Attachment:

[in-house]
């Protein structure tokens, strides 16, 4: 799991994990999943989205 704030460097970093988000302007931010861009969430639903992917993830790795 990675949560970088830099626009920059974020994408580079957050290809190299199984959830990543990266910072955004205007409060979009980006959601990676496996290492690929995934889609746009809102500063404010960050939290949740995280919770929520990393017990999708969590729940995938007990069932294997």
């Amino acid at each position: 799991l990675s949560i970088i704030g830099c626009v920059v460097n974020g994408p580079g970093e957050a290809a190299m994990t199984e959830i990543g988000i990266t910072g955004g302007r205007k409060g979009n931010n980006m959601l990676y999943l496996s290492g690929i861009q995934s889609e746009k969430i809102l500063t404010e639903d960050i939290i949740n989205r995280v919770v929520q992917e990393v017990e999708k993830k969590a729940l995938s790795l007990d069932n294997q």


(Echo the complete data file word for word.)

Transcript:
[in-house]
């Protein structure tokens, strides 16, 4: 799991994990999943989205 704030460097970093988000302007931010861009969430639903992917993830790795 990675949560970088830099626009920059974020994408580079957050290809190299199984959830990543990266910072955004205007409060979009980006959601990676496996290492690929995934889609746009809102500063404010960050939290949740995280919770929520990393017990999708969590729940995938007990069932294997």
């Amino acid at each position: 799991l990675s949560i970088i704030g830099c626009v920059v460097n974020g994408p580079g970093e957050a290809a190299m994990t199984e959830i990543g988000i990266t910072g955004g302007r205007k409060g979009n931010n980006m959601l990676y999943l496996s290492g690929i861009q995934s889609e746009k969430i809102l500063t404010e639903d960050i939290i949740n989205r995280v919770v929520q992917e990393v017990e999708k993830k969590a729940l995938s790795l007990d069932n294997q």